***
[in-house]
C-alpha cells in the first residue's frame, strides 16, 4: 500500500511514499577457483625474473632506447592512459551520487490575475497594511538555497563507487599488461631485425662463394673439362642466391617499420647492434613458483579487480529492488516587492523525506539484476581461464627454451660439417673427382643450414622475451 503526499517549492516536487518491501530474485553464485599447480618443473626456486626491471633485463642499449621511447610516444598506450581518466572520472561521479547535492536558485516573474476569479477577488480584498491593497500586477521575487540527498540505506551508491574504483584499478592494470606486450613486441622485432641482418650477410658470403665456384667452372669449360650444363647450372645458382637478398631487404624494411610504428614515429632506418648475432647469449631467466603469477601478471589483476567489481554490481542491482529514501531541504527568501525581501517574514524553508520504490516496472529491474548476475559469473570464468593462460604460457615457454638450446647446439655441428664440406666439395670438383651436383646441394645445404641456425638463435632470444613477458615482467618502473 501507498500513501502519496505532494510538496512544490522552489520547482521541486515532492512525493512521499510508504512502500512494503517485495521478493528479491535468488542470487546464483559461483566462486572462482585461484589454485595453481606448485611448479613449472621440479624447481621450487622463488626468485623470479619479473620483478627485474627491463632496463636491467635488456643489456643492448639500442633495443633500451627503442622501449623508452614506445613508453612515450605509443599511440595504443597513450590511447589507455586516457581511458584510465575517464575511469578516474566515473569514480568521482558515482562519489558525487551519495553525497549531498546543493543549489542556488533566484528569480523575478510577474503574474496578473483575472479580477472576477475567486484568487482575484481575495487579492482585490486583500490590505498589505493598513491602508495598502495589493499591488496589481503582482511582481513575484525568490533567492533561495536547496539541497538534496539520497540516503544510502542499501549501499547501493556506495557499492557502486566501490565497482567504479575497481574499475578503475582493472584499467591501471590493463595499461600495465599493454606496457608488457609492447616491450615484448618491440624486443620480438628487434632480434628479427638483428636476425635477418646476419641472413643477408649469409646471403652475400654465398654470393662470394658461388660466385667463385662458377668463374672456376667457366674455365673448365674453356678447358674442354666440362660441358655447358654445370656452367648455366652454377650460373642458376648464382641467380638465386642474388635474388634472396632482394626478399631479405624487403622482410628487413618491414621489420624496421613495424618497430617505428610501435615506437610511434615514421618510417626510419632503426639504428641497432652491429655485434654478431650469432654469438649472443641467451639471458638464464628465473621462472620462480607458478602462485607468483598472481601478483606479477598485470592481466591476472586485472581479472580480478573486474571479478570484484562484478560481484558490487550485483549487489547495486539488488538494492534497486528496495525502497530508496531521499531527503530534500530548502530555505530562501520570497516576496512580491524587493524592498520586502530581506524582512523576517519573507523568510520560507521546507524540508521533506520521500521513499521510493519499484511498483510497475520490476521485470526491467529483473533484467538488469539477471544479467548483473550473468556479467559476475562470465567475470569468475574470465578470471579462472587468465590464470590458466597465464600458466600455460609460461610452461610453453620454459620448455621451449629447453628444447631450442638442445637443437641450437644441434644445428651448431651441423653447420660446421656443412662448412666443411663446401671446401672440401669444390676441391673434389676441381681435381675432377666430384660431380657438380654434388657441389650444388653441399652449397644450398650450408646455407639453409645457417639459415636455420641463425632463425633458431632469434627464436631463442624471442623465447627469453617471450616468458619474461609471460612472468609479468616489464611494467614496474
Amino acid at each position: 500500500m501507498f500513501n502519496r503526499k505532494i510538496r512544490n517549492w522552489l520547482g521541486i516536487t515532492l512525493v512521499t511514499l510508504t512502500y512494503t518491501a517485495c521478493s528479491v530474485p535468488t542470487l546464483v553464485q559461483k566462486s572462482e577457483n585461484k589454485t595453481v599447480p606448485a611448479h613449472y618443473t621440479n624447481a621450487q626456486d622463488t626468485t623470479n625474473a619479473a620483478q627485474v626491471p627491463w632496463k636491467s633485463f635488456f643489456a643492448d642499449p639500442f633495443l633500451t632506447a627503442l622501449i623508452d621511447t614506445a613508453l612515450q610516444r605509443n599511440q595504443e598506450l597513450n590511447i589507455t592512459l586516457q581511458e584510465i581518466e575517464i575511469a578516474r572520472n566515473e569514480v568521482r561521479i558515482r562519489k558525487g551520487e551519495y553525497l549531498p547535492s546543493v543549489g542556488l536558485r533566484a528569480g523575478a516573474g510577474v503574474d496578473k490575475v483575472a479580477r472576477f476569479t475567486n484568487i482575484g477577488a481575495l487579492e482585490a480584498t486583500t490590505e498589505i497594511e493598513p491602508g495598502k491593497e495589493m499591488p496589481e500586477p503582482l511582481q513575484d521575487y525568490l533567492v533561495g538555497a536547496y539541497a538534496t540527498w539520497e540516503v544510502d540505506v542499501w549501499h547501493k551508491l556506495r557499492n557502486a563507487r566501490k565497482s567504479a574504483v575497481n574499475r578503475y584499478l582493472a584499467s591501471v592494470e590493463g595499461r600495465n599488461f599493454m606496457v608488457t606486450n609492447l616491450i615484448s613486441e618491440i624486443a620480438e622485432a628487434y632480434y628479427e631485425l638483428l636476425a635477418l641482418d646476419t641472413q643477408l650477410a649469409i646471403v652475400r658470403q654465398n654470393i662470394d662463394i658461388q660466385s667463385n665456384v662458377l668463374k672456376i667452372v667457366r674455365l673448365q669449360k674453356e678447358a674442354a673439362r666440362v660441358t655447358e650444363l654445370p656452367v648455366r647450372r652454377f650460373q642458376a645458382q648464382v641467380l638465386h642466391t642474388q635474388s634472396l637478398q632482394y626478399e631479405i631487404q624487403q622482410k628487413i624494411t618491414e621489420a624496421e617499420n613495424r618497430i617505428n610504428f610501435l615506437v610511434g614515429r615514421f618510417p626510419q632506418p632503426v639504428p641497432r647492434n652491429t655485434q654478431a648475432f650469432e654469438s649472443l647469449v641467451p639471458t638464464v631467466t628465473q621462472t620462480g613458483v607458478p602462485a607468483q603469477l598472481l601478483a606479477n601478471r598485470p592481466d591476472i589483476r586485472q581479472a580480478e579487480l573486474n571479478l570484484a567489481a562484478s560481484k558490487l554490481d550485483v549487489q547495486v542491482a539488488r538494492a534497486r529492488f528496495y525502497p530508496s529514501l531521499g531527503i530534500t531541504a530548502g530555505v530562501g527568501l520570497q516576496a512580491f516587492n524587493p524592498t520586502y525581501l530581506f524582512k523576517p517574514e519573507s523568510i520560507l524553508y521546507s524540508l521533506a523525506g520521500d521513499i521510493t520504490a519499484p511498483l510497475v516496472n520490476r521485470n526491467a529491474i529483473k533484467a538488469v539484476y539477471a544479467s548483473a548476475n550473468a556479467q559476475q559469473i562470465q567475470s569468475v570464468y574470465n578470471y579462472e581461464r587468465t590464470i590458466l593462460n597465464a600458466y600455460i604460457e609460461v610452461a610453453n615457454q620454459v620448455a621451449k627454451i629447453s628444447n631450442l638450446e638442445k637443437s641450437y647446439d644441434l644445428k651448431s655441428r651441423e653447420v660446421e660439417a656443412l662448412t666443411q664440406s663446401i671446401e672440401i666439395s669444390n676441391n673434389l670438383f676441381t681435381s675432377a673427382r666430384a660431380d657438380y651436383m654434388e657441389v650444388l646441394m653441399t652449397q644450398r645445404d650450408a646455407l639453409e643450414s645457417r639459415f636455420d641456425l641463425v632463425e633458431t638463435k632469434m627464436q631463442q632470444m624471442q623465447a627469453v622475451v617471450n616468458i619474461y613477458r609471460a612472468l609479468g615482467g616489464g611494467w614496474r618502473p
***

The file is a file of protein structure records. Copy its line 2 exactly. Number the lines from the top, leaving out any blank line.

C-alpha cells in the first residue's frame, strides 16, 4: 500500500511514499577457483625474473632506447592512459551520487490575475497594511538555497563507487599488461631485425662463394673439362642466391617499420647492434613458483579487480529492488516587492523525506539484476581461464627454451660439417673427382643450414622475451 503526499517549492516536487518491501530474485553464485599447480618443473626456486626491471633485463642499449621511447610516444598506450581518466572520472561521479547535492536558485516573474476569479477577488480584498491593497500586477521575487540527498540505506551508491574504483584499478592494470606486450613486441622485432641482418650477410658470403665456384667452372669449360650444363647450372645458382637478398631487404624494411610504428614515429632506418648475432647469449631467466603469477601478471589483476567489481554490481542491482529514501531541504527568501525581501517574514524553508520504490516496472529491474548476475559469473570464468593462460604460457615457454638450446647446439655441428664440406666439395670438383651436383646441394645445404641456425638463435632470444613477458615482467618502473 501507498500513501502519496505532494510538496512544490522552489520547482521541486515532492512525493512521499510508504512502500512494503517485495521478493528479491535468488542470487546464483559461483566462486572462482585461484589454485595453481606448485611448479613449472621440479624447481621450487622463488626468485623470479619479473620483478627485474627491463632496463636491467635488456643489456643492448639500442633495443633500451627503442622501449623508452614506445613508453612515450605509443599511440595504443597513450590511447589507455586516457581511458584510465575517464575511469578516474566515473569514480568521482558515482562519489558525487551519495553525497549531498546543493543549489542556488533566484528569480523575478510577474503574474496578473483575472479580477472576477475567486484568487482575484481575495487579492482585490486583500490590505498589505493598513491602508495598502495589493499591488496589481503582482511582481513575484525568490533567492533561495536547496539541497538534496539520497540516503544510502542499501549501499547501493556506495557499492557502486566501490565497482567504479575497481574499475578503475582493472584499467591501471590493463595499461600495465599493454606496457608488457609492447616491450615484448618491440624486443620480438628487434632480434628479427638483428636476425635477418646476419641472413643477408649469409646471403652475400654465398654470393662470394658461388660466385667463385662458377668463374672456376667457366674455365673448365674453356678447358674442354666440362660441358655447358654445370656452367648455366652454377650460373642458376648464382641467380638465386642474388635474388634472396632482394626478399631479405624487403622482410628487413618491414621489420624496421613495424618497430617505428610501435615506437610511434615514421618510417626510419632503426639504428641497432652491429655485434654478431650469432654469438649472443641467451639471458638464464628465473621462472620462480607458478602462485607468483598472481601478483606479477598485470592481466591476472586485472581479472580480478573486474571479478570484484562484478560481484558490487550485483549487489547495486539488488538494492534497486528496495525502497530508496531521499531527503530534500530548502530555505530562501520570497516576496512580491524587493524592498520586502530581506524582512523576517519573507523568510520560507521546507524540508521533506520521500521513499521510493519499484511498483510497475520490476521485470526491467529483473533484467538488469539477471544479467548483473550473468556479467559476475562470465567475470569468475574470465578470471579462472587468465590464470590458466597465464600458466600455460609460461610452461610453453620454459620448455621451449629447453628444447631450442638442445637443437641450437644441434644445428651448431651441423653447420660446421656443412662448412666443411663446401671446401672440401669444390676441391673434389676441381681435381675432377666430384660431380657438380654434388657441389650444388653441399652449397644450398650450408646455407639453409645457417639459415636455420641463425632463425633458431632469434627464436631463442624471442623465447627469453617471450616468458619474461609471460612472468609479468616489464611494467614496474